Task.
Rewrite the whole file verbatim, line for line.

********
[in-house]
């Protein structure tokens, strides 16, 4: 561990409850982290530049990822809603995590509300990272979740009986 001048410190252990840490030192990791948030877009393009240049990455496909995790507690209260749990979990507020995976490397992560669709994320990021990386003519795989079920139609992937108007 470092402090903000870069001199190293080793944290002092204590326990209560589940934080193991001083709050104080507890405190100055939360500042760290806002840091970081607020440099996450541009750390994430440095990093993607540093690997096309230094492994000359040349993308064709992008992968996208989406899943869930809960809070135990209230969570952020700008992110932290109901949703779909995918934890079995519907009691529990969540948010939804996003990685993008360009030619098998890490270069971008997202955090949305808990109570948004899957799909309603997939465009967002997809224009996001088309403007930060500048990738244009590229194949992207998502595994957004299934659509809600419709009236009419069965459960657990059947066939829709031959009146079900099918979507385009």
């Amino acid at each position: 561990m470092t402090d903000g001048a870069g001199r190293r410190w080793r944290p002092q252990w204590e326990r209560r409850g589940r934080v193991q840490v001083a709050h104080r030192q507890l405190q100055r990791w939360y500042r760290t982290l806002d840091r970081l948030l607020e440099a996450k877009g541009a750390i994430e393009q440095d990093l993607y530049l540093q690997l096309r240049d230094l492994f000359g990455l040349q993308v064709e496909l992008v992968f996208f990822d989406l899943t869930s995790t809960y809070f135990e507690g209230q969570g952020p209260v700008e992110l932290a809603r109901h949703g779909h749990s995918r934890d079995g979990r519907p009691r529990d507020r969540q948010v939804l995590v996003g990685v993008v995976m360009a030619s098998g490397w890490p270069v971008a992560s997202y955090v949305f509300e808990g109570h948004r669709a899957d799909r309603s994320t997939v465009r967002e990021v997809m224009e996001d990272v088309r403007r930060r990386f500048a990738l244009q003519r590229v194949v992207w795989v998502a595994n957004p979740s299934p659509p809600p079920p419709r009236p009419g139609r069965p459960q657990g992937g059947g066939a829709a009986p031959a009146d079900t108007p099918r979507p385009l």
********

[in-house]
């Protein structure tokens, strides 16, 4: 561990409850982290530049990822809603995590509300990272979740009986 001048410190252990840490030192990791948030877009393009240049990455496909995790507690209260749990979990507020995976490397992560669709994320990021990386003519795989079920139609992937108007 470092402090903000870069001199190293080793944290002092204590326990209560589940934080193991001083709050104080507890405190100055939360500042760290806002840091970081607020440099996450541009750390994430440095990093993607540093690997096309230094492994000359040349993308064709992008992968996208989406899943869930809960809070135990209230969570952020700008992110932290109901949703779909995918934890079995519907009691529990969540948010939804996003990685993008360009030619098998890490270069971008997202955090949305808990109570948004899957799909309603997939465009967002997809224009996001088309403007930060500048990738244009590229194949992207998502595994957004299934659509809600419709009236009419069965459960657990059947066939829709031959009146079900099918979507385009």
């Amino acid at each position: 561990m470092t402090d903000g001048a870069g001199r190293r410190w080793r944290p002092q252990w204590e326990r209560r409850g589940r934080v193991q840490v001083a709050h104080r030192q507890l405190q100055r990791w939360y500042r760290t982290l806002d840091r970081l948030l607020e440099a996450k877009g541009a750390i994430e393009q440095d990093l993607y530049l540093q690997l096309r240049d230094l492994f000359g990455l040349q993308v064709e496909l992008v992968f996208f990822d989406l899943t869930s995790t809960y809070f135990e507690g209230q969570g952020p209260v700008e992110l932290a809603r109901h949703g779909h749990s995918r934890d079995g979990r519907p009691r529990d507020r969540q948010v939804l995590v996003g990685v993008v995976m360009a030619s098998g490397w890490p270069v971008a992560s997202y955090v949305f509300e808990g109570h948004r669709a899957d799909r309603s994320t997939v465009r967002e990021v997809m224009e996001d990272v088309r403007r930060r990386f500048a990738l244009q003519r590229v194949v992207w795989v998502a595994n957004p979740s299934p659509p809600p079920p419709r009236p009419g139609r069965p459960q657990g992937g059947g066939a829709a009986p031959a009146d079900t108007p099918r979507p385009l």